SUU’s Vice President Thompson RetiresMarch 01, 2007
Georgia Beth Thompson, Southern Utah University’s Vice President for Student Services, is going to retire at the end of the current fiscal year, more than 40 years after she started working on behalf of students at the University.
"Georgia has given 25 years of service to this institution and has positively impacted countless students during her time on campus,” said President Michael T. Benson.
“It’s a pleasure/pain sort of feeling you get from listening to Georgia talk about leaving the University,” said spokesman Dean O’Driscoll. “She has some very fun plans to get ready for in her retirement, but at the same time she is really going to miss the interaction with the students that she has enjoyed since starting at the College of Southern Utah in 1960s.”
Georgia Beth started as Dean of Women at the University in 1967 and enjoyed a five-year stretch in that role. “I really enjoyed all of my roles here,” Thompson said. “There were segments of fun in all of them.” Thompson had many different positions from which she interacted with the students. Over the years she has served as the acting Dean of Students, an adjunct professor, an assistant vice president for student services, a director of the Upward Bound and Special Services and a number of other assignments.
“We can’t thank her enough for her commitment to SUU and to the success -- personally, academically, socially, and otherwise -- of our students, and wish her the very best in this new phase of her life,’ said President Benson.
She met, married and also taught with her husband, the late Richard Thompson, for a number of years. “I really enjoyed that interaction with the students as well,” beamed Thompson, who taught anthropology and sociology classes. “That was a place where you really felt you could get to know the kids and make a difference in their lives.”
Georgia reiterated comments she made to a group of colleagues earlier in the week when she said, “There isn’t much money in education, but if you enjoy seeing that evolution and growth of young people, there isn’t any other place in the world as good as a University campus.”
Both the University and Vice President Thompson are moving ahead quickly with plans for the future. SUU has already formed a screening committee to conduct a national search for applicants for the vice presidential position. It will be chaired by Executive Director of Alumni Relations Mindy Benson and will include representatives from the student body, Administrative and Financial Services, Academics, Student Services, Auxiliaries, and the community. The job has been posted on the web and the search will begin immediately, with a hire date expected to come sometime in the early summer.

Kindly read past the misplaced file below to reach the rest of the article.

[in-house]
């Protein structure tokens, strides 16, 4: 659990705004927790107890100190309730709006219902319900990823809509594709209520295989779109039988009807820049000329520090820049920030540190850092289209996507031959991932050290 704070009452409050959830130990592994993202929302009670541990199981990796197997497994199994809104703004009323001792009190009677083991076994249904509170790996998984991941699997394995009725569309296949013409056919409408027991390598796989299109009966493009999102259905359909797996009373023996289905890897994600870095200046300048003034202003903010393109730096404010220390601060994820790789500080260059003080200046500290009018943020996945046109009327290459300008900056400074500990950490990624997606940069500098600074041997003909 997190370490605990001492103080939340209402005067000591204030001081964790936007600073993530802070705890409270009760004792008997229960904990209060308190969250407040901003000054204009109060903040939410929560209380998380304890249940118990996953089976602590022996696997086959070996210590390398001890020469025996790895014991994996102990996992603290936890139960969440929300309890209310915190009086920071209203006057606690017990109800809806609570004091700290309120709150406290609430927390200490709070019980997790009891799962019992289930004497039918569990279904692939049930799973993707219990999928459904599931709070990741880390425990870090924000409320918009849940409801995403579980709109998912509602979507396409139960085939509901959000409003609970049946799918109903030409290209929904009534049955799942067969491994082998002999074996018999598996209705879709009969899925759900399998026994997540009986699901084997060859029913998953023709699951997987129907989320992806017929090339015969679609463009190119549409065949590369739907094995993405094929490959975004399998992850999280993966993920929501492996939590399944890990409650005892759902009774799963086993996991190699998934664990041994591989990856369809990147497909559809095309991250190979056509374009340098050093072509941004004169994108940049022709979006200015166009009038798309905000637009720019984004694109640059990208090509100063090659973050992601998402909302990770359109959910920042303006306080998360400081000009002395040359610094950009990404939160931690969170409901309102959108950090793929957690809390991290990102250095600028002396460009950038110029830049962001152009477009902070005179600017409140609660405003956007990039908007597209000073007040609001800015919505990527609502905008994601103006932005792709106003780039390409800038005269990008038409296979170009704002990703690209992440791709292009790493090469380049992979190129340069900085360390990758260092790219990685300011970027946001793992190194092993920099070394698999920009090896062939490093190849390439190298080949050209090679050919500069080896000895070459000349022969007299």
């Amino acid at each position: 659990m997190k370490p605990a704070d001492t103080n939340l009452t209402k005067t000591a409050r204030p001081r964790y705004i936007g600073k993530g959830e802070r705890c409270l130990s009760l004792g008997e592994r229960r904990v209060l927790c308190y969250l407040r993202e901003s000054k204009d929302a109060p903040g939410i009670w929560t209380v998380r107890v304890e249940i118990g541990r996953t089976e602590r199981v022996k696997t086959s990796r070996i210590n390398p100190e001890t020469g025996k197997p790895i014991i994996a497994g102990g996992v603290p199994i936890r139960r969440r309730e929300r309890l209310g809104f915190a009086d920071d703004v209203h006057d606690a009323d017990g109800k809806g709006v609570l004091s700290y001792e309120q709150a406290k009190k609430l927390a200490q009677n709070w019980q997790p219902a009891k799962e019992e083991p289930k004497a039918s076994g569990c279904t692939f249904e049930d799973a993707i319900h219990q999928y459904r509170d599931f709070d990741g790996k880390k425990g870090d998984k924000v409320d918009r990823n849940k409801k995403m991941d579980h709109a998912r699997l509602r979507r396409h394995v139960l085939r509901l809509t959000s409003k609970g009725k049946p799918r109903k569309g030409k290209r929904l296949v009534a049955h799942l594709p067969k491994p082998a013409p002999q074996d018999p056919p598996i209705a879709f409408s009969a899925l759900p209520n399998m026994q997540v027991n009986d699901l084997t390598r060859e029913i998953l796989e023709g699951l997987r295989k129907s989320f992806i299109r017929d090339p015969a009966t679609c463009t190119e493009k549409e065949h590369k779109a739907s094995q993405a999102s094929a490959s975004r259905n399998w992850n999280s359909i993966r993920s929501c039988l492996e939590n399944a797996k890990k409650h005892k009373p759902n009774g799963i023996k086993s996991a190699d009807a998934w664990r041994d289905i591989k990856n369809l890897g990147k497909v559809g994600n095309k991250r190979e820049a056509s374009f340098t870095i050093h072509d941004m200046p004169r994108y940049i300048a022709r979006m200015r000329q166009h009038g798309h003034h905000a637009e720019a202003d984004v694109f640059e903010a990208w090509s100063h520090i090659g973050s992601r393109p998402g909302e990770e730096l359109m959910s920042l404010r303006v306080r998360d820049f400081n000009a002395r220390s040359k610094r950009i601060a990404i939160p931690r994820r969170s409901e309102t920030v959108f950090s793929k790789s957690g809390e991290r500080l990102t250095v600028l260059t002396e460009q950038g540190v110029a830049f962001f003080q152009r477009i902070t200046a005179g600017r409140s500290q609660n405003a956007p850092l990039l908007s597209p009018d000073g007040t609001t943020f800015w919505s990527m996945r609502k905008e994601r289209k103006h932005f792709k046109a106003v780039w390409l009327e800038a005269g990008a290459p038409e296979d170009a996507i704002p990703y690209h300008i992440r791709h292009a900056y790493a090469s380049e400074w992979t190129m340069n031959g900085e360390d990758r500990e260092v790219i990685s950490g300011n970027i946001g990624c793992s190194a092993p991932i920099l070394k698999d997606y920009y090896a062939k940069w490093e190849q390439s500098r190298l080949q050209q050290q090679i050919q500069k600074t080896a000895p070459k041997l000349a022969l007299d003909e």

“This is a very important job,” said Benson (Mindy). “I am honored they would entrust me with this role to lead this committee.”
In the meantime, Georgia Beth is planning a second knee-replacement surgery, some home improvement projects and several trips, including some as far away as Mongolia and Australia. “I had a great time with my daughter when we went to Australia years ago to attend a former student’s wedding and I really want to go back. There are a few states I would like to spend some more time in as well,” stated Thompson.
Thompson moves on to another phase of her life with a measure of contentment about all of the great experiences and relationships she enjoyed at the Cedar City school. “I had challenges as an advisor to the newspaper and made wonderful friends as a sorority advisor.” She continued, “There were great times here when we took archeology field trips and the Summer Field School we established is still alive and well.”
Thompson leaned back in her chair and thought for a minute before revealing that she still needs to accomplish a few things before leaving, and one of the most important is to help with a number of people who are and will be going through some transitions. Thompson smiled and said, “If I was a lot younger I would like to go down to Australia and just try being a cook at one of those isolated cattle stations, and see what that life may be like.”